None of which negates your essential bridge-building point, but I can’t say I’m especially looking forward to seeing Galatasaray at the Emirates, truth be told.


  6. I think we’re all about building bridges. My parents always told me that I need to be concerned about who had wronged them in the past, but always had to create my own point of view about everything and let my own experience teach me what was right and that I never had to like or dislike anyone to please them.

    I believe the same to be with Arsenal, with regards to most things.

    And i.e. with people such as Piers Morgan, the fact that he was a **** then and is a **** now. Should teach people to stay the hell away. It’s hard to build bridges with a ****.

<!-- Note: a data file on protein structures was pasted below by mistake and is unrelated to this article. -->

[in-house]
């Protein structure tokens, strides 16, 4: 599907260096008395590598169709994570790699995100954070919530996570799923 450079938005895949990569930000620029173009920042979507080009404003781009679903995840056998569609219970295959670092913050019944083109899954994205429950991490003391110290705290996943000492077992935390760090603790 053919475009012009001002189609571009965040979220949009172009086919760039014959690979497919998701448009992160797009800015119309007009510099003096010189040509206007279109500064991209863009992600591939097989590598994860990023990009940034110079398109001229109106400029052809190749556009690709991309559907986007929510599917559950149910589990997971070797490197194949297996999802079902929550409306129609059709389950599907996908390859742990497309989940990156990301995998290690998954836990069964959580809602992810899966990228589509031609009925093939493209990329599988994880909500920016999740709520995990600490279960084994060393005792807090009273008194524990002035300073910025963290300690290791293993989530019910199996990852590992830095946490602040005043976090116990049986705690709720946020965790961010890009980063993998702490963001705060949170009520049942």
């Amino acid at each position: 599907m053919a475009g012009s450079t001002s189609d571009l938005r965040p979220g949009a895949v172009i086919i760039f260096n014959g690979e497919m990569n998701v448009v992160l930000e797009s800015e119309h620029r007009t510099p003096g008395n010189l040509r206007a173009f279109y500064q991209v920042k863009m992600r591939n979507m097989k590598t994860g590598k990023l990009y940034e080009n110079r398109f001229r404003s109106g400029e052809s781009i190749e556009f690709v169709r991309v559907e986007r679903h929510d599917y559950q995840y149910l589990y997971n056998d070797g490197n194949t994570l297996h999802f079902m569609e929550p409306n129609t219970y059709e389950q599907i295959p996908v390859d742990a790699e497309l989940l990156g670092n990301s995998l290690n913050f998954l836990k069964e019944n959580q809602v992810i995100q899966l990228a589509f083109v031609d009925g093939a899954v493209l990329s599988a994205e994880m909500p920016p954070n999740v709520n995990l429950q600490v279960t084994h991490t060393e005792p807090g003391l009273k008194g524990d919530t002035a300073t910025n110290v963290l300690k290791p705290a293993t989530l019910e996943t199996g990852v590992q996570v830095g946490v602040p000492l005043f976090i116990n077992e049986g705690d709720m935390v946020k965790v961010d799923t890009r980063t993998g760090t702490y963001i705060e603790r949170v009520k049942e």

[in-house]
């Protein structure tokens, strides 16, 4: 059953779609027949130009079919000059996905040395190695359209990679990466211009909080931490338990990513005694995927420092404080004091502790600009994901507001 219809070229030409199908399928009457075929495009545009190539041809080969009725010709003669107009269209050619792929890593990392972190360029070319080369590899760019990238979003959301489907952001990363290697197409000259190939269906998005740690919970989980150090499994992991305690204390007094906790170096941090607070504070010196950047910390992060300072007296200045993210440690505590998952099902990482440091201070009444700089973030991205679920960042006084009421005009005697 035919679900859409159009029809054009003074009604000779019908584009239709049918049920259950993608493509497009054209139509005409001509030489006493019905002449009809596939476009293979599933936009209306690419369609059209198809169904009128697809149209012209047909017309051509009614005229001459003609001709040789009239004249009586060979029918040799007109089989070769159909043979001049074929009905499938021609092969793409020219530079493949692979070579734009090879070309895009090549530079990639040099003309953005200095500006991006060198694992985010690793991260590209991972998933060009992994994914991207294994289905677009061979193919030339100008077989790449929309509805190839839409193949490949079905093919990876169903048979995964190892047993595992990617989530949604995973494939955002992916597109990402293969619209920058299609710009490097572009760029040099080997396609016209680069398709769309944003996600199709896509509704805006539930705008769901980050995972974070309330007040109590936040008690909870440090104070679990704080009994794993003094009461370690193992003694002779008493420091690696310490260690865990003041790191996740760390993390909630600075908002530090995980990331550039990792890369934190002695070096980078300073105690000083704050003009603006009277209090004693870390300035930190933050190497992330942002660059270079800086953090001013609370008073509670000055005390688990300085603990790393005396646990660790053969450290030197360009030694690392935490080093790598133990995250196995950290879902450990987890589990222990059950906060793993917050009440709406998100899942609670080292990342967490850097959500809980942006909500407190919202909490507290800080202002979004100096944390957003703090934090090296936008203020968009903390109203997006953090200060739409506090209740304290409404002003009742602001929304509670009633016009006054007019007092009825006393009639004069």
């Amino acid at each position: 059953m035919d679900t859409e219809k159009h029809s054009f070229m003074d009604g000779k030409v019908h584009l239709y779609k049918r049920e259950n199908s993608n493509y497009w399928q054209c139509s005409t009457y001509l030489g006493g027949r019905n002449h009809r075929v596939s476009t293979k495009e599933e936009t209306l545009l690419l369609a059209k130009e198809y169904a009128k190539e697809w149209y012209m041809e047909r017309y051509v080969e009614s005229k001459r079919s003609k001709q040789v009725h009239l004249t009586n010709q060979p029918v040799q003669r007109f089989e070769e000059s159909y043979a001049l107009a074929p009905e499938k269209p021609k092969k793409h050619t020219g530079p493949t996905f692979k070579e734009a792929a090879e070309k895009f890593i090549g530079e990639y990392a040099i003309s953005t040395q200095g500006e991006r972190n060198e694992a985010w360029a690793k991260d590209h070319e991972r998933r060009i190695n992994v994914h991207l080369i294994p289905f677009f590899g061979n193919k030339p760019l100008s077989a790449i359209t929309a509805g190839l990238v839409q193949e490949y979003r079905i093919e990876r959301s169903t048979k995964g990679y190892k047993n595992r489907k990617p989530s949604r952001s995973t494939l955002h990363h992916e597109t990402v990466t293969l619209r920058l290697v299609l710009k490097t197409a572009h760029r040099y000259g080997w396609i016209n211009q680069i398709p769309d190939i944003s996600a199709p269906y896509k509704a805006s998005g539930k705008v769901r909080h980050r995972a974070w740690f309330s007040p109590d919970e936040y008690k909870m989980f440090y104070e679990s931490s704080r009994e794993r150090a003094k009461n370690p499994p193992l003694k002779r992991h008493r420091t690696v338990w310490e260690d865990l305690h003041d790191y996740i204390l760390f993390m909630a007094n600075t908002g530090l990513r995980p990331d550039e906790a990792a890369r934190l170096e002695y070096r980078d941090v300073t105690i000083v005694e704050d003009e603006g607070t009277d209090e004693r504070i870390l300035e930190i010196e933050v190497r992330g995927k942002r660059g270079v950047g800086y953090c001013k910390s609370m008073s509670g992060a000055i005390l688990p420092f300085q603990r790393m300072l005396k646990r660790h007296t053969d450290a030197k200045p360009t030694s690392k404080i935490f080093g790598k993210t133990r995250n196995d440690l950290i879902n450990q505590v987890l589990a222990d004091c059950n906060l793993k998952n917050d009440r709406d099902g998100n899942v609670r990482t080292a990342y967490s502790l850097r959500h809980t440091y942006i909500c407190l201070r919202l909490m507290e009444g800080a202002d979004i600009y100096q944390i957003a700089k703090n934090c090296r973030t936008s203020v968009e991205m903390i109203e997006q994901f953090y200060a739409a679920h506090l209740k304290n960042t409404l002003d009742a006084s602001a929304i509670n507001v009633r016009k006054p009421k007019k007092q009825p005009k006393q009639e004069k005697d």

I’m sure Galatasaray will want to build a better impression on us and us on them. Its a friendly affair after all. A family event.


  7. I wouldn’t mind building bridges with Piers

    Or a flyover


  8. He would make good foundations,like Jimmy Hoffa


  9. Insert *whether or not people change speech here*. With groups of people I don’t know how this works , but if the club is hopeful , there must be something to it.


  10. I was in Copenhagen & I’m going to Saturdays Emirates Cup,all I’ll say is,I think it’s a terrible idea to have invited Galatasary to a tournament at our place,my brothers bringing his young kids,can’t say I’m not a little worried for their sakes,however you dress that up-you shouldn’t have to feel that way about bringing kids to football in 2013,fuck Galatasary,I won’t forget their antics in and around that game.


  11. Have to say I have every sympathy with Mel’s point of view.

    For my part I’ve made no attempt to buy tickets for these games; the prospect of Galatasaray leaves me stone cold.

    I hope both days sell out and the games pass without incident; the very fact that there is unlikely to be trouble may end up being the best form of bridge-building that we can realistically hope for at this stage.